The Turkish Anatolide-Tauride block rifted away from the northern margin of Gondwana in the Triassic, which gave way to the opening of the southern Neo-Tethys. By the late Palaeocene to Eocene, it collided with the southern Eurasian margin, leading to the closure of the northern Neo-Tethys ocean. To determine the position of the Anatolide-Tauride block with respect to the African and Eurasian margin we carried out a palaeomagnetic study in the central Taurides belt, which constitutes the eastern limb of the Isparta Angle. The sampled sections comprise Carboniferous to Palaeocene rocks (mainly limestones). Our data suggest that all sampled rocks are remagnetized during the late Palaeocene to Eocene phase of folding and thrusting event, related to the collision of the Anatolide-Tauride block with Eurasia. To further test the possibility of remagnetization, we use a novel end-member modelling approach on 174 acquired isothermal remanent magnetization (IRM) curves. We argue that the preferred three end-member model confirms the proposed remagnetization of the rocks. Comparing our data to the post-Eocene declination pattern in the central Tauride belt, we conclude that our clockwise rotations are in agreement with data from other studies. After combining our results with previously published data from the Isparta Angle (that includes our study area), we have reasons to cast doubt on the spatial and temporal extent of an earlier reported early to middle Miocene remagnetization event. We argue that the earlier reported remagnetized directions from Triassic rocks-in tilt corrected coordinates-from the southwestern Antalya Nappes (western Taurides), are in good agreement with other studies from the area that show a primary origin of their characteristic remanent magnetization. This implies that we document a clockwise rotation for the southwestern Antalya Nappes since the Triassic that is remarkably similar to the post-Eocene (∼40°) rotation of the central Taurides. For the previously published results that are clearly remagnetized, we argue that their remagnetization has occurred in the Palaeocene to Eocene.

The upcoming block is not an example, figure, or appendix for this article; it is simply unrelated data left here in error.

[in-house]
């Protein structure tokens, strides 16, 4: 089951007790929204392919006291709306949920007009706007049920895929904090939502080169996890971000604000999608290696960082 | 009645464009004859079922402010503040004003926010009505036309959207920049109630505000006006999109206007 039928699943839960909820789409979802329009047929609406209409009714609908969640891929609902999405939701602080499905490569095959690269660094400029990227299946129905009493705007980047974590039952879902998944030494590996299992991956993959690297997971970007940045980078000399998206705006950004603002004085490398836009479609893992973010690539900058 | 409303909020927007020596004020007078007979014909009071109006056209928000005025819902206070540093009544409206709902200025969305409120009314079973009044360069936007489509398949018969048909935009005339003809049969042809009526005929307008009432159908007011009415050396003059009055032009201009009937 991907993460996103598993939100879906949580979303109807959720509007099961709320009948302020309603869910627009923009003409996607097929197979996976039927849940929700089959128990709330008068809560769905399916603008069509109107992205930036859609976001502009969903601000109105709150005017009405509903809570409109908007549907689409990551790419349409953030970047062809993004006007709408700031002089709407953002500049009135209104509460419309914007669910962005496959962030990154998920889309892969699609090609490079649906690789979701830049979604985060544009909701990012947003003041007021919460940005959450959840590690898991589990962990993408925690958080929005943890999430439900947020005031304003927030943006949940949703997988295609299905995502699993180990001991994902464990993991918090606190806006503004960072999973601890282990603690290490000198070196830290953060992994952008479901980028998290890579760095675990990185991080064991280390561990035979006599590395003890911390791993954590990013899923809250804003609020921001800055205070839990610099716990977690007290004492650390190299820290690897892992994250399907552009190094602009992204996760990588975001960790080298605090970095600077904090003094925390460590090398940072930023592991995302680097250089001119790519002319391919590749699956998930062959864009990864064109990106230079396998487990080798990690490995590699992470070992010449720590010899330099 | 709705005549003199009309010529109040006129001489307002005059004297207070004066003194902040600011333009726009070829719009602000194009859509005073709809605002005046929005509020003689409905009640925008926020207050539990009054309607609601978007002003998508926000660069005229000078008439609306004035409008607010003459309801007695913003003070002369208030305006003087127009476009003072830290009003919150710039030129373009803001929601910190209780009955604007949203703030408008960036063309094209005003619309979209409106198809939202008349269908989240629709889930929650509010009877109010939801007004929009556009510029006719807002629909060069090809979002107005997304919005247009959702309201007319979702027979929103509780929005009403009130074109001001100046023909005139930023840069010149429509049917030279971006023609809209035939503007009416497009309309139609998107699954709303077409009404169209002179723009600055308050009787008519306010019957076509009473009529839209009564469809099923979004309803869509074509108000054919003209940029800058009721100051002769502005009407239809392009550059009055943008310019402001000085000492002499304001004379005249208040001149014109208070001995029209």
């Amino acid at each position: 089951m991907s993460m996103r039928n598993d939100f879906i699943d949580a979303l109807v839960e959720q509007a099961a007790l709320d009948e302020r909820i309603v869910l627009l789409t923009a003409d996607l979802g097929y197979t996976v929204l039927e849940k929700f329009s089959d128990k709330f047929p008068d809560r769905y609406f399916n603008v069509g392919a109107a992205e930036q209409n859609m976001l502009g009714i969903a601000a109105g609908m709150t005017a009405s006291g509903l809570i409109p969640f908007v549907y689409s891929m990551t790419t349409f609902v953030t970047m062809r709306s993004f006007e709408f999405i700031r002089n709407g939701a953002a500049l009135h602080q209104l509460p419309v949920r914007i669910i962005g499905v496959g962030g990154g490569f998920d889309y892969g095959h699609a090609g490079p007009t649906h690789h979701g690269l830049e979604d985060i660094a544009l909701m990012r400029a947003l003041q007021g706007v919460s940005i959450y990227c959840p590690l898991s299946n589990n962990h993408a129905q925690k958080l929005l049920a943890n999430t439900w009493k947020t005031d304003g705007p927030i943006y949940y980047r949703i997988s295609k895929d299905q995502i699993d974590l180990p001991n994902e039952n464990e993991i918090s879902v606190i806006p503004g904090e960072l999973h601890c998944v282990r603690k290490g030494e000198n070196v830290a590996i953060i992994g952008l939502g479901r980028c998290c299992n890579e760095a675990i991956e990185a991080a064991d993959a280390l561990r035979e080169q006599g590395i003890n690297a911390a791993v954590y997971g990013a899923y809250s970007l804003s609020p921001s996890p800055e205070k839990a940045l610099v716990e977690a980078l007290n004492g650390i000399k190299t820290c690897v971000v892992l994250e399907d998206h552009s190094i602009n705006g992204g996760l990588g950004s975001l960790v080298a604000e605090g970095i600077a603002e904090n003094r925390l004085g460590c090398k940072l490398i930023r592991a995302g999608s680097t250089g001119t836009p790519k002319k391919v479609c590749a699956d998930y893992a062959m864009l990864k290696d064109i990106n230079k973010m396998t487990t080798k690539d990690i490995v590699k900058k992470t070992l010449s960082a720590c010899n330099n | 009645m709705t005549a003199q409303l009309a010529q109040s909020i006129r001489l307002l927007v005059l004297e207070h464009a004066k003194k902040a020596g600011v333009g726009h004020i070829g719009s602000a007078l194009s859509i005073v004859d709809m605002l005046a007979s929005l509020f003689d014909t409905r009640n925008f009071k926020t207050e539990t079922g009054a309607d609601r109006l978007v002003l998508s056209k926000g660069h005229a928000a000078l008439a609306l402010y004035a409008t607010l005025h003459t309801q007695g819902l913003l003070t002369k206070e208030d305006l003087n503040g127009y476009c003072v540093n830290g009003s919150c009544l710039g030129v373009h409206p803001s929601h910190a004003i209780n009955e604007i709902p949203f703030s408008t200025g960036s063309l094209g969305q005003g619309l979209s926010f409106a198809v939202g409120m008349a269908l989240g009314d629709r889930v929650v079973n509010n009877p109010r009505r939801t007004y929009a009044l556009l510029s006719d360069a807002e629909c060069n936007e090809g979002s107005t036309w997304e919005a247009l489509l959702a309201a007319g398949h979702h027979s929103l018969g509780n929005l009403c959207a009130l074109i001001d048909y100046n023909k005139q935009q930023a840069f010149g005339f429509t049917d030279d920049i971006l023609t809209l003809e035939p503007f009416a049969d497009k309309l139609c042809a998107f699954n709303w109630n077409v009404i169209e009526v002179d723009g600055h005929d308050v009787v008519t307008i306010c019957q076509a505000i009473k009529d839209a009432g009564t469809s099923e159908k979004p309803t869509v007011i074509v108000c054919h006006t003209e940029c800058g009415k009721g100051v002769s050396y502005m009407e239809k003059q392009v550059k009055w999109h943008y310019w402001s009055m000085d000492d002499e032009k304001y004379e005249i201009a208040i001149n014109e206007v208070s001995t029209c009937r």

- Oceanic plateaus and microcontinents
- Palaeomagnetism applied to Tectonics
- Rock and mineral magnetism